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LSAC Lost July LSAT-Flex Scores


Admit it: someone, somewhere was naive enough to utter the phrase, “2020 can’t get any worse.” And now, for some July LSAT-Flex test takers, it’s much worse. Sometime yesterday afternoon, LSAC began making calls informing certain test takers that they lost July LSAT-Flex scores. Yeah. Lost….as in, gone. 

What really happened is less unbelievable, but no less infuriating. Apparently, there was a glitch that affected how students’ answers were transmitted into their system, which caused answers not to store properly. Despite their best efforts, LSAC couldn’t recover the lost July LSAT-Flex scores. It’s worth mentioning that this didn’t happen with the May or June LSAT-Flex exams and most July test takers did receive their scores. 

However, this group of students whose scores were lost by LSAC is at a crossroads for how to proceed. For those test takers, LSAC offered:

1. A full refund of their July LSAT-Flex registration fee

2. A free retake in August (likely the week of August 3rd) with scores available within a week or less, or a free retake during any of the LSAT administrations through April 2021

3. 4 free score reports (worth $180)

Nobody ever truly wants to retake the LSAT. (except for the nerds that teach this test—a number of Blueprint instructors and tutors have retaken the LSAT for fun and in solidarity with their students. Go figure.) But if you’re applying to law school, you’re going to need an LSAT score on record. So if your score was swallowed up by LSAC and ProctorU’s computer network, you’ll probably want to choose a time to retake. When you should retake, however, largely depends on your actions after the July LSAT-Flex. 

Scenario A: You were prepping for the August LSAT-Flex anyway.

Sometimes students come out of their LSAT knowing they’re going to cancel. Maybe their boyfriend/girlfriend broke up with them the day before test day and they spent the entire night listening to Adele on repeat instead of sleeping. Maybe they got sick. Maybe anxiety got the best of them. Whatever the reason may be, sometimes students know they didn’t do their best—and that’s OK. In these situations, students will continue prepping for the next LSAT while they wait for their results. 

It’s possible this happened to you in July. You logged out of your Flex test, registered for the August LSAT, and spent the last three weeks doing drills, strengthening your diagramming skills, etc. The news that your July score was lost and you’ll have to retake it isn’t too jarring, because that’s what you were going to do anyway. You might even skip out on next week’s test and just wait until the August LSAT-Flex, and then use your free retake only if you have to. (Though you could instead use July 2.0 as a warm-up for August.)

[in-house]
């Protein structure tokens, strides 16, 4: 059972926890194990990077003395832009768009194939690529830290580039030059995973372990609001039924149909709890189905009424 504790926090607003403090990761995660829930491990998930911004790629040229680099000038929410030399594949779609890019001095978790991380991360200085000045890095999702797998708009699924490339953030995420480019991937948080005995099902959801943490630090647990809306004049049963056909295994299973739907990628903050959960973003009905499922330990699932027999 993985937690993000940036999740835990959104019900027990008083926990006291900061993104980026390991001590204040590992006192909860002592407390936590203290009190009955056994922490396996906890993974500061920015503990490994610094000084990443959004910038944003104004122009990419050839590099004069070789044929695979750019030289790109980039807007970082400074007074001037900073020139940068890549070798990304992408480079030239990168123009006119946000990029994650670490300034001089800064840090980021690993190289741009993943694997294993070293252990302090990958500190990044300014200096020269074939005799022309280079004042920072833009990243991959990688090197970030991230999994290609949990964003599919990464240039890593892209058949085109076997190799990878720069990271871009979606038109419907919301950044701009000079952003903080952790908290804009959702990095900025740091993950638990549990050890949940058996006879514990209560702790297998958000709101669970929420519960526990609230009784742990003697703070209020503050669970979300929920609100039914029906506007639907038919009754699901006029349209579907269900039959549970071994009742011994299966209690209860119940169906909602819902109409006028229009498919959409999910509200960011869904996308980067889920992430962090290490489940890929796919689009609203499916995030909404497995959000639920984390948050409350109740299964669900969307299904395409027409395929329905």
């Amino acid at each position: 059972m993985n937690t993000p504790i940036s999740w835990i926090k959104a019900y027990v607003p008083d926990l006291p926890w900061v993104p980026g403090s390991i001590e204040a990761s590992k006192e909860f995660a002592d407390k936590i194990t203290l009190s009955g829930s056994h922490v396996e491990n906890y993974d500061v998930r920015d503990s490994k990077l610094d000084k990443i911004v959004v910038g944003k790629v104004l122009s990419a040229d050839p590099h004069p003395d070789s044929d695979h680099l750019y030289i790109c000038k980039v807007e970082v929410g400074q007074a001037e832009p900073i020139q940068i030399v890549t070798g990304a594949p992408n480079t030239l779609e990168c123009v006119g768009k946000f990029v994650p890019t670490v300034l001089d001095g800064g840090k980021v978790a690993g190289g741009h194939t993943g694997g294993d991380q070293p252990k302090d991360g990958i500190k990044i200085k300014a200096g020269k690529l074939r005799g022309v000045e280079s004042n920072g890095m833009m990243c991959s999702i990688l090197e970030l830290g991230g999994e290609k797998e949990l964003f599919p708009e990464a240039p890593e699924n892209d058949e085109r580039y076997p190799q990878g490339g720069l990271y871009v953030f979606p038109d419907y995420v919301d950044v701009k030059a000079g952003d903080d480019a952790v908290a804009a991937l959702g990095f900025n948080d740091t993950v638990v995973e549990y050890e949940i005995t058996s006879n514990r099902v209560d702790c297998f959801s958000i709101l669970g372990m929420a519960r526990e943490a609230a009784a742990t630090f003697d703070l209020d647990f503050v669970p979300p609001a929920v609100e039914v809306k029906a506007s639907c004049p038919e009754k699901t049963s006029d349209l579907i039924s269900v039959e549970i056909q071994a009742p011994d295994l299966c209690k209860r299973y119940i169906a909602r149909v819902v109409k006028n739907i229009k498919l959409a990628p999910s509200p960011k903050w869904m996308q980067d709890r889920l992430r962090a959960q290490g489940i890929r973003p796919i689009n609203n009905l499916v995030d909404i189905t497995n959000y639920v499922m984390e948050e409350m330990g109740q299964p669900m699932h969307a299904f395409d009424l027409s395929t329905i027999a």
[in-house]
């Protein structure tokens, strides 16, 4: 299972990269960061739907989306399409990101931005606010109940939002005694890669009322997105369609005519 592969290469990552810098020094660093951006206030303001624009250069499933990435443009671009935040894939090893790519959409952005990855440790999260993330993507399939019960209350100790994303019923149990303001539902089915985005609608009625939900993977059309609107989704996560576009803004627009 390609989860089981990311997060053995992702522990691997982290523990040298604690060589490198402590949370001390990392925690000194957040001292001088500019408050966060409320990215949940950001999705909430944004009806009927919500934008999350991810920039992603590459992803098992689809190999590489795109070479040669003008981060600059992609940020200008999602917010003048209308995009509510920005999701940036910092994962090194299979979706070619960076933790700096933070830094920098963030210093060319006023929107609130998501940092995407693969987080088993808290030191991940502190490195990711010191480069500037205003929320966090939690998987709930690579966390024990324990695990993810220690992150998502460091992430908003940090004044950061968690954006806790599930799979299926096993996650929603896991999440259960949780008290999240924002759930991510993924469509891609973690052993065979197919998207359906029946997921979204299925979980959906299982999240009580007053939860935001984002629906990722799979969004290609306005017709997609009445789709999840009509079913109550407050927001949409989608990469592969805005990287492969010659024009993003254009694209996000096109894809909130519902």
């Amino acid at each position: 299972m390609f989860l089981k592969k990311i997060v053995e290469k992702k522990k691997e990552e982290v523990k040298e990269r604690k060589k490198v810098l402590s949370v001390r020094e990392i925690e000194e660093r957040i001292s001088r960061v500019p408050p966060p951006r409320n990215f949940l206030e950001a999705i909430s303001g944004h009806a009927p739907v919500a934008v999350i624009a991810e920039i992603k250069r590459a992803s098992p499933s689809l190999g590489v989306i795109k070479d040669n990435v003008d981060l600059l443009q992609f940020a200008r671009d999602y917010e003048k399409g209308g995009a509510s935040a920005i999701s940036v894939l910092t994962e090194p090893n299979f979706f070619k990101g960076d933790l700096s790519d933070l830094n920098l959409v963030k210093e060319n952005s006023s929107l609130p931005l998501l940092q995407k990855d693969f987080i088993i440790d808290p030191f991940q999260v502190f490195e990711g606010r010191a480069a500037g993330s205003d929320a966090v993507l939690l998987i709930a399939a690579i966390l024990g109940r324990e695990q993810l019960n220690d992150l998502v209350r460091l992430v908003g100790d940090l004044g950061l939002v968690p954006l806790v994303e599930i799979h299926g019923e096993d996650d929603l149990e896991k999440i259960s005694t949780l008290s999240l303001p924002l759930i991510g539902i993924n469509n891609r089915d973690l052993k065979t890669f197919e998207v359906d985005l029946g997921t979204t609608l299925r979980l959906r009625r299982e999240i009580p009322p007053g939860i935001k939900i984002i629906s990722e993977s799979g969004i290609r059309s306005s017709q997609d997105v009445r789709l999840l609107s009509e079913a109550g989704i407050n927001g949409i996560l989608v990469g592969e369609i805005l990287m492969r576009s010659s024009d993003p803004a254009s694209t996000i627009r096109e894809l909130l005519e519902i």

Scenario B: July was your one-and-done. 

If you’re like most people, your goal was to take the LSAT once and never open another prep book again. If, by chance, you had to retake, you were going to worry about that when you received your score back today. Now you definitely need to take the LSAT again but aren’t sure if you should do it sooner rather than later. 

It’s important to remember that it’s been at least three weeks since you last identified logical fallacies. You surely experienced some attrition in your skills. If you’ve spent the last few weeks on a Netflix binge (and you had every right to), then you might not want to take the free retake next week. 

Ask yourself how confident you were before the test. Were your practice test scores at or near the range you wanted? If you were not consistently scoring where you wanted to in your practice tests before the July LSAT and you haven’t been prepping this whole time, we advise you to consider taking the October, November, or January LSAT. This gives you enough time to really understand what areas need more work. Blueprint LSAT’s analytics help students identify the strengths and weaknesses and consistently challenge you to improve. You can take an online LSAT class for November or go through an on-demand LSAT course at your own pace for the 2021 January LSAT.

If you were confident going into the July LSAT-Flex, take a practice LSAT immediately to see what level you’re at right now. Then triage and prioritize the areas where you lost the most. Did you lose timing in logic games? Are you missing a certain type of question more than others? Identify the skill that atrophied and then focus on the big stuff and harder passages. You probably didn’t want want to take a three-week break in the middle of your LSAT prep schedule, but it’s 2020 and these things apparently just happen now.

We know this is unfair and wholeheartedly not your fault. However, we also know LSAT students are some of the brightest and most resilient individuals you can find—as you should be, since your lawyer ancestors used to duel instead of draft memos. One day you’re going to look back on this little setback and laugh…and laugh…But today, pour yourself a drink, crack those knuckles, and get ready to crush your next LSAT!